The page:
I don't agree, Gerald. I'm sitting with a new box of Zeiss lens wipes in front of me and the first picture on the front is a camera. It says underneath, "The ultimate convenience in cleaning for eyeglass lenses and high quality optics and electronics".
I use them on my lenses and my iPad, with great results and no scratching at all.
My problem with wipes such as the Zeiss is that most people tend to apply too much pressure when usimmg them. The steps that I list come from an old photomag article. When using the tissue rolled into a tube if you should use too much pressure the tube just collapses. I didn't mention it in my OP but the article specifically warned against using Qtips. Once again because it is too easy to apply too much pressure grinding any grit into the lens.
Really the best thing is to do nohing unless you are unfortunate enough to get a finger print on the lens.
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The best solution is certainy to keep a UV filter on the lens. This will protect it from both dirt and damage. But absent that, camera lenses are really not that fragile. Although a brush can be used for occassional cleanup, there is more in the air than just dust. Especially in our modern world, there is a lot of industrial polution in the air. This will form a film on the glass that eventually has to be cleaned. I use either a mist from breath, or a lens cleaning solution, with a microfiber cloth (or cotton cloth in an emergency). I've done this for years and have no problems with my lenses. Just don't over do it.
The lenses are stored in an airtight plastic container with dessicant packets. Each lens is wrapped in cloth or paper padding. These boxes are stored in a cool, dry place (the Pen lenses just went into the refrigerator for the summer). The original leather lens cases are kept quite separate.
Personally I think wet is the key. Even microfibers should be used wet. I just blow with my breath then use either Zeiss wet wipes, ROR or Zeiss fluid and a Kimwipe or a microfiber. For the inside of lenses to get them really clean I use Opti-Clean. I bought it a long time ago and it is really expensive now unfortunately but it gets the lens microscopically clean like nothing else. Collodion can be used as well if you have that around.
One thing to keep in mind is to tread lightly with old lenses. Anything pre 60's.
One thing I didn't mention was that I clean the lenses very rarely, maybe every 18 months. I keep good quality UV or polarizing filter on every lens, all the time. You'd think the lens couldn't get dirty, but there is a fine haze after a while. As Gerald says, it's important to have a very light touch when cleaning them. I'm even careful with my UV filters, because they're coated too.
To be honest, the idea of having that front element exposed to dust, pollution, being bumped or scratched gives me the willies. I'd rather damage a $40 filter than a $400 lens.
I rarely have to clean my own lenses, but when I do I use the same process I used on the lenses of hundreds of students.
I blow off dust with a rubber ear syringe. If there are obvious particles which appear to be stuck, I suck them of wit the syringe.
Fingerprints and other smudges are removed using activated charcoal. This is purchased in capsules at health food stores as a digestive supplement. Capsules are emptied into a film canister.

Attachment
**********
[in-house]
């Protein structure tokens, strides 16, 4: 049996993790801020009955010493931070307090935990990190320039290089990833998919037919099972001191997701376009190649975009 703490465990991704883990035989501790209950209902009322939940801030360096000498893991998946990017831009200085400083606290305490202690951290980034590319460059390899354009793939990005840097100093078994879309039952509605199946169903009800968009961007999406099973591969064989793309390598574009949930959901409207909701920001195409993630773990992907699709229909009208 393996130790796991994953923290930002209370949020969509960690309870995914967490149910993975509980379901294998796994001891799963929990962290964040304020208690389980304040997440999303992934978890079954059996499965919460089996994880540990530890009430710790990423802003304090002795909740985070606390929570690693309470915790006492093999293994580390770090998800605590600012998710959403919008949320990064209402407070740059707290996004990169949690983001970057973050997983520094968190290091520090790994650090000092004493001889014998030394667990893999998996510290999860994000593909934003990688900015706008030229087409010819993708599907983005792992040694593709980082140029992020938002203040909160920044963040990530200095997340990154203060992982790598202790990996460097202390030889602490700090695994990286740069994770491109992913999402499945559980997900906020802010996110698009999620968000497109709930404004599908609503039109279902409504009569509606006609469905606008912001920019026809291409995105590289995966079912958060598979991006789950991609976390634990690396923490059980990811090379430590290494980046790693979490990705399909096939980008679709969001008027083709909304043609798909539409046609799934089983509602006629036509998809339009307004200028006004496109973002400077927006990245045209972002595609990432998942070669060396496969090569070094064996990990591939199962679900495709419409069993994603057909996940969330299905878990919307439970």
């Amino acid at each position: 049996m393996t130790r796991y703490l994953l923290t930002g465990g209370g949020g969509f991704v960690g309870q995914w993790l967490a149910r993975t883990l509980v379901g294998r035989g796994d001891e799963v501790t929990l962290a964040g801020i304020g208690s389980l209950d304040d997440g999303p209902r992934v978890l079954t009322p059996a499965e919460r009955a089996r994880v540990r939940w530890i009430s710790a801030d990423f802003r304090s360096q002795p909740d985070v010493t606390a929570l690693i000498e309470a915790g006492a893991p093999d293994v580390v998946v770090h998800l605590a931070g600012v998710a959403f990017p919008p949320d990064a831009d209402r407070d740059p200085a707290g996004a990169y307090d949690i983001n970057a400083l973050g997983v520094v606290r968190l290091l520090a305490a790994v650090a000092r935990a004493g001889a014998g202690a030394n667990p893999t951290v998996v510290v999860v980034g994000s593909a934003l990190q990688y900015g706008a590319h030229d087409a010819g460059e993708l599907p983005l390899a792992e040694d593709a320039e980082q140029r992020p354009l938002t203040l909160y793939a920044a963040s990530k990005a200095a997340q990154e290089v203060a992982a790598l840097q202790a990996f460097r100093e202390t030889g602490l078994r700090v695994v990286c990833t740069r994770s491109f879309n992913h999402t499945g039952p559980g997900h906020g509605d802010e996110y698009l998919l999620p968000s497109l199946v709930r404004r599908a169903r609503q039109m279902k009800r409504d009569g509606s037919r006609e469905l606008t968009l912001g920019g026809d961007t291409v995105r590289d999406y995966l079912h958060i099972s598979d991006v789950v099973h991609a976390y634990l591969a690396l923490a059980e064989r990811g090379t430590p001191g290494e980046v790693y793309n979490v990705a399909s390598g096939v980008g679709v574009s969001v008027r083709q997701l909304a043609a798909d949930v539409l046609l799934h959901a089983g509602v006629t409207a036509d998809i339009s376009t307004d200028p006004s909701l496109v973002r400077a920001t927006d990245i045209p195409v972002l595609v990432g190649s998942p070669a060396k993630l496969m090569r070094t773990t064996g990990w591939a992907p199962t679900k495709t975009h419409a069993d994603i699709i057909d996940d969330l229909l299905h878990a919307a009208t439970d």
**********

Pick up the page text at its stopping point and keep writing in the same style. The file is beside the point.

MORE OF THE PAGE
For use I dip a Q-tip n, knock off the excess and use the Q-tip in a rotary motion beginning at the center and working my way toward the edge. Pressure is very light. This leaves the lens sparkling and there is no danger of liquid getting between the elements.
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I have my ways and haven't damaged any coatings in about 20 years. Even then it was because I was in too much of a rush or was too impatient to take my time and clean them properly. Really dirty lenses can be very tricky. Dust sticks to glass increasingly over time and can be quite stubborn.
I use a pair of 6+ reading glasses as I work. I remove the most dust I can get with blasts of compressed anhydrous gas. Then, dry, I use only the pressure of the lens paper itself extremely lightly at first to begin removing the loosest of the dust. Blow off again. I replace the cleaning paper very often never using the same area twice. I increase pressure ever-so-slightly as more of the dust is removed... again just allowing the bending of the paper for pressure. Blow off again. Be careful with what part of the paper you use because just a bent corner or folded edge of dry lens paper can scratch the coating. I repeat until I'm no longer making progress with dry materials with very very light paper-only pressure. In fact, "pressure" probably isn't the right term to use!! I then move to the difficult-to-clean outer edges of the glass adjacent the barrel. I switch to Q-tips and follow a similar procedure as with the paper on the center of the lens. Then I switch to barely dampened materials and repeat these procedures until the glass is spotless.
It's a very delicate process if you want to completely avoid any coating damage. I've spent up to an hour cleaning just one very dusty lens. It's boring and no fun but your only other option is to pay (and trust) someone else to do it for you.
ETA: I buy quality lens cleaning fluid without any ammonia. I never use brushes because, under magnification, I've see them scratch coatings a few times. I don't use puffers because they don't create enough concentrated pressure to remove stubborn dust.
Last edited by Old-N-Feeble; 05-31-2012 at 11:47 AM. Click to view previous post history.